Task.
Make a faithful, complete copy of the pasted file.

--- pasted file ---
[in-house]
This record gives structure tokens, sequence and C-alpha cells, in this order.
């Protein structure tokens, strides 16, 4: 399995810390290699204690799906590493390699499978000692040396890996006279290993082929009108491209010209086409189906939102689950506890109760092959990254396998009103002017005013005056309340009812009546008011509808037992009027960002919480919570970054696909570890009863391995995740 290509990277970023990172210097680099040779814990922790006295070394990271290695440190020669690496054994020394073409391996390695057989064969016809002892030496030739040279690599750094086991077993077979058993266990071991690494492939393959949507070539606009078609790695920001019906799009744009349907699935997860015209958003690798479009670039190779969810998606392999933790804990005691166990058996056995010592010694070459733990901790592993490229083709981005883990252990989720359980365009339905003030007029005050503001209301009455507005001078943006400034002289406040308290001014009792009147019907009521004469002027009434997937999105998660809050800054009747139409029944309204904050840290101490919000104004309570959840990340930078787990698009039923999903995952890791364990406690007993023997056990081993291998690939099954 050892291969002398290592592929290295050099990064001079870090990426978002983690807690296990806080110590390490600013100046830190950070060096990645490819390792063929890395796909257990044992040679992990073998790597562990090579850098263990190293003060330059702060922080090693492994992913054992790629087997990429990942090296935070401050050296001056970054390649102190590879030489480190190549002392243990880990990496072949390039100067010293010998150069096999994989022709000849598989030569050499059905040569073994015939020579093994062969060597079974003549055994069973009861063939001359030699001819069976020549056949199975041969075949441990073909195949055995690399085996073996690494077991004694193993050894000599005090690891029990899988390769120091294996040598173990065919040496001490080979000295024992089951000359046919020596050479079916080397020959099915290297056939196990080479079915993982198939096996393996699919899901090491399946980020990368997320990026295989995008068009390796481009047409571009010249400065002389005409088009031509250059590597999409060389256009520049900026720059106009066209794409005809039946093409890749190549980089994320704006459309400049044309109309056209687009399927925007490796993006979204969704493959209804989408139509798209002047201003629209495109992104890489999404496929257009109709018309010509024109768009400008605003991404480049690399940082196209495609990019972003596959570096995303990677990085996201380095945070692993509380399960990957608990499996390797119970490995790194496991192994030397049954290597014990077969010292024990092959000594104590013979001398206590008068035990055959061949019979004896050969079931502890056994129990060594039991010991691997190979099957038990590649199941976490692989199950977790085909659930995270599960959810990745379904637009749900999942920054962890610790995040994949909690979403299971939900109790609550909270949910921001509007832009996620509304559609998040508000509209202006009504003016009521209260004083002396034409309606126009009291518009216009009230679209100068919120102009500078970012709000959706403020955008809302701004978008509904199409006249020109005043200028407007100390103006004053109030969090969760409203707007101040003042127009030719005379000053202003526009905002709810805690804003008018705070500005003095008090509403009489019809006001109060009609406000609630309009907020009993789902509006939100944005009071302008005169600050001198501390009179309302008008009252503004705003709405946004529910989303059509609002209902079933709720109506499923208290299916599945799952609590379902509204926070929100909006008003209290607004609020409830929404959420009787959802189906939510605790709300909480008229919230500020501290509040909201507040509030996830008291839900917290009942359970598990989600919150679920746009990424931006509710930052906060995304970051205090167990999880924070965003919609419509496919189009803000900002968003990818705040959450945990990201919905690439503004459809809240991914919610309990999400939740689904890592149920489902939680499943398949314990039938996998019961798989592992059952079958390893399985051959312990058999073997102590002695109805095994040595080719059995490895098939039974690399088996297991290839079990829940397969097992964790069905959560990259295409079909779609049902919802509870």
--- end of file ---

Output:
[in-house]
This record gives structure tokens, sequence and C-alpha cells, in this order.
């Protein structure tokens, strides 16, 4: 399995810390290699204690799906590493390699499978000692040396890996006279290993082929009108491209010209086409189906939102689950506890109760092959990254396998009103002017005013005056309340009812009546008011509808037992009027960002919480919570970054696909570890009863391995995740 290509990277970023990172210097680099040779814990922790006295070394990271290695440190020669690496054994020394073409391996390695057989064969016809002892030496030739040279690599750094086991077993077979058993266990071991690494492939393959949507070539606009078609790695920001019906799009744009349907699935997860015209958003690798479009670039190779969810998606392999933790804990005691166990058996056995010592010694070459733990901790592993490229083709981005883990252990989720359980365009339905003030007029005050503001209301009455507005001078943006400034002289406040308290001014009792009147019907009521004469002027009434997937999105998660809050800054009747139409029944309204904050840290101490919000104004309570959840990340930078787990698009039923999903995952890791364990406690007993023997056990081993291998690939099954 050892291969002398290592592929290295050099990064001079870090990426978002983690807690296990806080110590390490600013100046830190950070060096990645490819390792063929890395796909257990044992040679992990073998790597562990090579850098263990190293003060330059702060922080090693492994992913054992790629087997990429990942090296935070401050050296001056970054390649102190590879030489480190190549002392243990880990990496072949390039100067010293010998150069096999994989022709000849598989030569050499059905040569073994015939020579093994062969060597079974003549055994069973009861063939001359030699001819069976020549056949199975041969075949441990073909195949055995690399085996073996690494077991004694193993050894000599005090690891029990899988390769120091294996040598173990065919040496001490080979000295024992089951000359046919020596050479079916080397020959099915290297056939196990080479079915993982198939096996393996699919899901090491399946980020990368997320990026295989995008068009390796481009047409571009010249400065002389005409088009031509250059590597999409060389256009520049900026720059106009066209794409005809039946093409890749190549980089994320704006459309400049044309109309056209687009399927925007490796993006979204969704493959209804989408139509798209002047201003629209495109992104890489999404496929257009109709018309010509024109768009400008605003991404480049690399940082196209495609990019972003596959570096995303990677990085996201380095945070692993509380399960990957608990499996390797119970490995790194496991192994030397049954290597014990077969010292024990092959000594104590013979001398206590008068035990055959061949019979004896050969079931502890056994129990060594039991010991691997190979099957038990590649199941976490692989199950977790085909659930995270599960959810990745379904637009749900999942920054962890610790995040994949909690979403299971939900109790609550909270949910921001509007832009996620509304559609998040508000509209202006009504003016009521209260004083002396034409309606126009009291518009216009009230679209100068919120102009500078970012709000959706403020955008809302701004978008509904199409006249020109005043200028407007100390103006004053109030969090969760409203707007101040003042127009030719005379000053202003526009905002709810805690804003008018705070500005003095008090509403009489019809006001109060009609406000609630309009907020009993789902509006939100944005009071302008005169600050001198501390009179309302008008009252503004705003709405946004529910989303059509609002209902079933709720109506499923208290299916599945799952609590379902509204926070929100909006008003209290607004609020409830929404959420009787959802189906939510605790709300909480008229919230500020501290509040909201507040509030996830008291839900917290009942359970598990989600919150679920746009990424931006509710930052906060995304970051205090167990999880924070965003919609419509496919189009803000900002968003990818705040959450945990990201919905690439503004459809809240991914919610309990999400939740689904890592149920489902939680499943398949314990039938996998019961798989592992059952079958390893399985051959312990058999073997102590002695109805095994040595080719059995490895098939039974690399088996297991290839079990829940397969097992964790069905959560990259295409079909779609049902919802509870």